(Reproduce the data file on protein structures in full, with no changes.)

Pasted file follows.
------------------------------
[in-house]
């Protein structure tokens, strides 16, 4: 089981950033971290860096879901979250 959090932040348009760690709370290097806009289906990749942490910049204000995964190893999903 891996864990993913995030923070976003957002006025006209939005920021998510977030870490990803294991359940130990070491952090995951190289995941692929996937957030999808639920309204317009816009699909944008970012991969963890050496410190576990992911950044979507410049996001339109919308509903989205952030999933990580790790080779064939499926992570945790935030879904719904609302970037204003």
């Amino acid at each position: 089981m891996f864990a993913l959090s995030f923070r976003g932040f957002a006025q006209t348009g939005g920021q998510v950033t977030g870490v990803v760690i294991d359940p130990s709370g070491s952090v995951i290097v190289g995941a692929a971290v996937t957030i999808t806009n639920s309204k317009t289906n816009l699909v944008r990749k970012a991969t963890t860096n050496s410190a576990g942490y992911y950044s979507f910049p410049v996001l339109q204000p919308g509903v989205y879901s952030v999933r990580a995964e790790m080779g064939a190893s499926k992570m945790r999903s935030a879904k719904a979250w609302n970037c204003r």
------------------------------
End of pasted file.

[in-house]
């Protein structure tokens, strides 16, 4: 089981950033971290860096879901979250 959090932040348009760690709370290097806009289906990749942490910049204000995964190893999903 891996864990993913995030923070976003957002006025006209939005920021998510977030870490990803294991359940130990070491952090995951190289995941692929996937957030999808639920309204317009816009699909944008970012991969963890050496410190576990992911950044979507410049996001339109919308509903989205952030999933990580790790080779064939499926992570945790935030879904719904609302970037204003």
């Amino acid at each position: 089981m891996f864990a993913l959090s995030f923070r976003g932040f957002a006025q006209t348009g939005g920021q998510v950033t977030g870490v990803v760690i294991d359940p130990s709370g070491s952090v995951i290097v190289g995941a692929a971290v996937t957030i999808t806009n639920s309204k317009t289906n816009l699909v944008r990749k970012a991969t963890t860096n050496s410190a576990g942490y992911y950044s979507f910049p410049v996001l339109q204000p919308g509903v989205y879901s952030v999933r990580a995964e790790m080779g064939a190893s499926k992570m945790r999903s935030a879904k719904a979250w609302n970037c204003r």